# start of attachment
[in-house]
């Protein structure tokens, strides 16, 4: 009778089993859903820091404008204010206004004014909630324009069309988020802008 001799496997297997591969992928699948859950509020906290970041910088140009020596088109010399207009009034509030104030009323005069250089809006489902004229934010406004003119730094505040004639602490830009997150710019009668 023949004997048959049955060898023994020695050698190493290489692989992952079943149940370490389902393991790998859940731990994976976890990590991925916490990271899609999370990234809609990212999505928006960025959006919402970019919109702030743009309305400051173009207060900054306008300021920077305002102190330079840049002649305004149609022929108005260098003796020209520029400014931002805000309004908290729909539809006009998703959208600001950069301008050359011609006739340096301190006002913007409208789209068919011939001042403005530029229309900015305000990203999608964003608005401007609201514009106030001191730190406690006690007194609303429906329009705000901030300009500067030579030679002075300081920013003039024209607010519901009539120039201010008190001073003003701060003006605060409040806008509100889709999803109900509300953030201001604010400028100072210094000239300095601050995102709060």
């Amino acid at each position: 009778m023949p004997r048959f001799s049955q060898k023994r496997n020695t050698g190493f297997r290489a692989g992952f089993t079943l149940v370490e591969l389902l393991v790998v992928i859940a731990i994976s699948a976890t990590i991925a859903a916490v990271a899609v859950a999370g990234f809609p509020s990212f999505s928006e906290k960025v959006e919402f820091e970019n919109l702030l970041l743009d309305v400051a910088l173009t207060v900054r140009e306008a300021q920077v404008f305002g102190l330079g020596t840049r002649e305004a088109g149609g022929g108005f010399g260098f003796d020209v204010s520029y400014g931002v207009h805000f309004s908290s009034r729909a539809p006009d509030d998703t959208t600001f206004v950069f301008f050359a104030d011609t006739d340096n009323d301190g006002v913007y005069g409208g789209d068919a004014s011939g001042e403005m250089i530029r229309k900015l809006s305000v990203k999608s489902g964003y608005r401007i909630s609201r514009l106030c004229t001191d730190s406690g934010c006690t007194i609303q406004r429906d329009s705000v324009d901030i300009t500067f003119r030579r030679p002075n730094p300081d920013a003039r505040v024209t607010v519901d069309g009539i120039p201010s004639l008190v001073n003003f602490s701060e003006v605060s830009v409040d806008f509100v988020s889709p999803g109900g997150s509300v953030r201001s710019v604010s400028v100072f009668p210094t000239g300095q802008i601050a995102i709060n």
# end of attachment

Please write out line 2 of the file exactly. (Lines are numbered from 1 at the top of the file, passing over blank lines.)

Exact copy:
């Protein structure tokens, strides 16, 4: 009778089993859903820091404008204010206004004014909630324009069309988020802008 001799496997297997591969992928699948859950509020906290970041910088140009020596088109010399207009009034509030104030009323005069250089809006489902004229934010406004003119730094505040004639602490830009997150710019009668 023949004997048959049955060898023994020695050698190493290489692989992952079943149940370490389902393991790998859940731990994976976890990590991925916490990271899609999370990234809609990212999505928006960025959006919402970019919109702030743009309305400051173009207060900054306008300021920077305002102190330079840049002649305004149609022929108005260098003796020209520029400014931002805000309004908290729909539809006009998703959208600001950069301008050359011609006739340096301190006002913007409208789209068919011939001042403005530029229309900015305000990203999608964003608005401007609201514009106030001191730190406690006690007194609303429906329009705000901030300009500067030579030679002075300081920013003039024209607010519901009539120039201010008190001073003003701060003006605060409040806008509100889709999803109900509300953030201001604010400028100072210094000239300095601050995102709060």